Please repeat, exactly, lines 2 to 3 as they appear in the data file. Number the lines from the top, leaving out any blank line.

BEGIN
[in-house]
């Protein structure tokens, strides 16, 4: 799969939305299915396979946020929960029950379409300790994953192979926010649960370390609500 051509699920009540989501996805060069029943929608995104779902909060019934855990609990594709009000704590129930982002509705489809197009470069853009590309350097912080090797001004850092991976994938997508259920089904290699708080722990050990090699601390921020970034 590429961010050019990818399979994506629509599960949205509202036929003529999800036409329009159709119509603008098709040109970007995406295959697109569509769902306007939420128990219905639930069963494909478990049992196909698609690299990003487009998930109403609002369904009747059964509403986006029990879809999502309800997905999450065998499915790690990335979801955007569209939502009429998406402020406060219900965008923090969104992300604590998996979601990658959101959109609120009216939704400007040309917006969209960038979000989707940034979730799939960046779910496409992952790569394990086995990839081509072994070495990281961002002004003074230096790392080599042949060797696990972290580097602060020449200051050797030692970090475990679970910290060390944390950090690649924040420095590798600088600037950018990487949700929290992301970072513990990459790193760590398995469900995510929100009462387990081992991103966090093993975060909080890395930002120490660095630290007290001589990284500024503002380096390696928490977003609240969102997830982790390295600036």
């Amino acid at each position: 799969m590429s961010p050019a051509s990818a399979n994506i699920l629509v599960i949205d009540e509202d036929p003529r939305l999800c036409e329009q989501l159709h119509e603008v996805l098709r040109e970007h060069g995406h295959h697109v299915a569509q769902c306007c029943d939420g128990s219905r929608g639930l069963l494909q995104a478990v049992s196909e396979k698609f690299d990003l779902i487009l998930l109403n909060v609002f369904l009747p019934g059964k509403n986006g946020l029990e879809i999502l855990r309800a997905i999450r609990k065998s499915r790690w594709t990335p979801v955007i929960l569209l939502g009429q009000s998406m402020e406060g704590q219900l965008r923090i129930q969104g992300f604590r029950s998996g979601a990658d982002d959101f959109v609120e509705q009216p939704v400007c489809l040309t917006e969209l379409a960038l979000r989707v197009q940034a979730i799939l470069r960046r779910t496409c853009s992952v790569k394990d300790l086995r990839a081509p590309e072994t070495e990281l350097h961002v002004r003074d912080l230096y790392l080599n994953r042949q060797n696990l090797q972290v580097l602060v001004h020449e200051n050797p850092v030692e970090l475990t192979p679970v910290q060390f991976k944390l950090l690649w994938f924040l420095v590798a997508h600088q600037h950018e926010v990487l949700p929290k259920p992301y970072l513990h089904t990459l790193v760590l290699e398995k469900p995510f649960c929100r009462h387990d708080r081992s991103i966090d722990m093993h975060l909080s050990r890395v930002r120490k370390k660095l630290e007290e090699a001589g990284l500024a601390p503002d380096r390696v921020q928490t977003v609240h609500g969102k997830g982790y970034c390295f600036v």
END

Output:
């Protein structure tokens, strides 16, 4: 799969939305299915396979946020929960029950379409300790994953192979926010649960370390609500 051509699920009540989501996805060069029943929608995104779902909060019934855990609990594709009000704590129930982002509705489809197009470069853009590309350097912080090797001004850092991976994938997508259920089904290699708080722990050990090699601390921020970034 590429961010050019990818399979994506629509599960949205509202036929003529999800036409329009159709119509603008098709040109970007995406295959697109569509769902306007939420128990219905639930069963494909478990049992196909698609690299990003487009998930109403609002369904009747059964509403986006029990879809999502309800997905999450065998499915790690990335979801955007569209939502009429998406402020406060219900965008923090969104992300604590998996979601990658959101959109609120009216939704400007040309917006969209960038979000989707940034979730799939960046779910496409992952790569394990086995990839081509072994070495990281961002002004003074230096790392080599042949060797696990972290580097602060020449200051050797030692970090475990679970910290060390944390950090690649924040420095590798600088600037950018990487949700929290992301970072513990990459790193760590398995469900995510929100009462387990081992991103966090093993975060909080890395930002120490660095630290007290001589990284500024503002380096390696928490977003609240969102997830982790390295600036």
């Amino acid at each position: 799969m590429s961010p050019a051509s990818a399979n994506i699920l629509v599960i949205d009540e509202d036929p003529r939305l999800c036409e329009q989501l159709h119509e603008v996805l098709r040109e970007h060069g995406h295959h697109v299915a569509q769902c306007c029943d939420g128990s219905r929608g639930l069963l494909q995104a478990v049992s196909e396979k698609f690299d990003l779902i487009l998930l109403n909060v609002f369904l009747p019934g059964k509403n986006g946020l029990e879809i999502l855990r309800a997905i999450r609990k065998s499915r790690w594709t990335p979801v955007i929960l569209l939502g009429q009000s998406m402020e406060g704590q219900l965008r923090i129930q969104g992300f604590r029950s998996g979601a990658d982002d959101f959109v609120e509705q009216p939704v400007c489809l040309t917006e969209l379409a960038l979000r989707v197009q940034a979730i799939l470069r960046r779910t496409c853009s992952v790569k394990d300790l086995r990839a081509p590309e072994t070495e990281l350097h961002v002004r003074d912080l230096y790392l080599n994953r042949q060797n696990l090797q972290v580097l602060v001004h020449e200051n050797p850092v030692e970090l475990t192979p679970v910290q060390f991976k944390l950090l690649w994938f924040l420095v590798a997508h600088q600037h950018e926010v990487l949700p929290k259920p992301y970072l513990h089904t990459l790193v760590l290699e398995k469900p995510f649960c929100r009462h387990d708080r081992s991103i966090d722990m093993h975060l909080s050990r890395v930002r120490k370390k660095l630290e007290e090699a001589g990284l500024a601390p503002d380096r390696v921020q928490t977003v609240h609500g969102k997830g982790y970034c390295f600036v």